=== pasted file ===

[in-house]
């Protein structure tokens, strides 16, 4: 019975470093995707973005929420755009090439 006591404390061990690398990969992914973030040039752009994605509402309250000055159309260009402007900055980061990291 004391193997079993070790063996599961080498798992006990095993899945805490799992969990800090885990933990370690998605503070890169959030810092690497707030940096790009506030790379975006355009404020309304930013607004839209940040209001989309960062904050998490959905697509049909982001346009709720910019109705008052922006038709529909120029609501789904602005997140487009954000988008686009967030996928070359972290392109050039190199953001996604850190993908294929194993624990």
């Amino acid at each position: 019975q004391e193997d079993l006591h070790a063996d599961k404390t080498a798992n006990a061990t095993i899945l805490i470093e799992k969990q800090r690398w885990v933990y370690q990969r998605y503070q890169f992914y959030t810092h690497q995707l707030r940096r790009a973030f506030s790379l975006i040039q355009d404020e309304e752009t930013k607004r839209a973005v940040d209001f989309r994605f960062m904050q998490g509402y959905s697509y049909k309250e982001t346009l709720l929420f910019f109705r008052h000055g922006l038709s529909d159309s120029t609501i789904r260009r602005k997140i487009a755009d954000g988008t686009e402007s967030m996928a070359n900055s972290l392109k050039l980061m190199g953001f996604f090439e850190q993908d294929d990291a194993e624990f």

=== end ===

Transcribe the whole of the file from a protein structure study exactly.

[in-house]
């Protein structure tokens, strides 16, 4: 019975470093995707973005929420755009090439 006591404390061990690398990969992914973030040039752009994605509402309250000055159309260009402007900055980061990291 004391193997079993070790063996599961080498798992006990095993899945805490799992969990800090885990933990370690998605503070890169959030810092690497707030940096790009506030790379975006355009404020309304930013607004839209940040209001989309960062904050998490959905697509049909982001346009709720910019109705008052922006038709529909120029609501789904602005997140487009954000988008686009967030996928070359972290392109050039190199953001996604850190993908294929194993624990």
């Amino acid at each position: 019975q004391e193997d079993l006591h070790a063996d599961k404390t080498a798992n006990a061990t095993i899945l805490i470093e799992k969990q800090r690398w885990v933990y370690q990969r998605y503070q890169f992914y959030t810092h690497q995707l707030r940096r790009a973030f506030s790379l975006i040039q355009d404020e309304e752009t930013k607004r839209a973005v940040d209001f989309r994605f960062m904050q998490g509402y959905s697509y049909k309250e982001t346009l709720l929420f910019f109705r008052h000055g922006l038709s529909d159309s120029t609501i789904r260009r602005k997140i487009a755009d954000g988008t686009e402007s967030m996928a070359n900055s972290l392109k050039l980061m190199g953001f996604f090439e850190q993908d294929d990291a194993e624990f």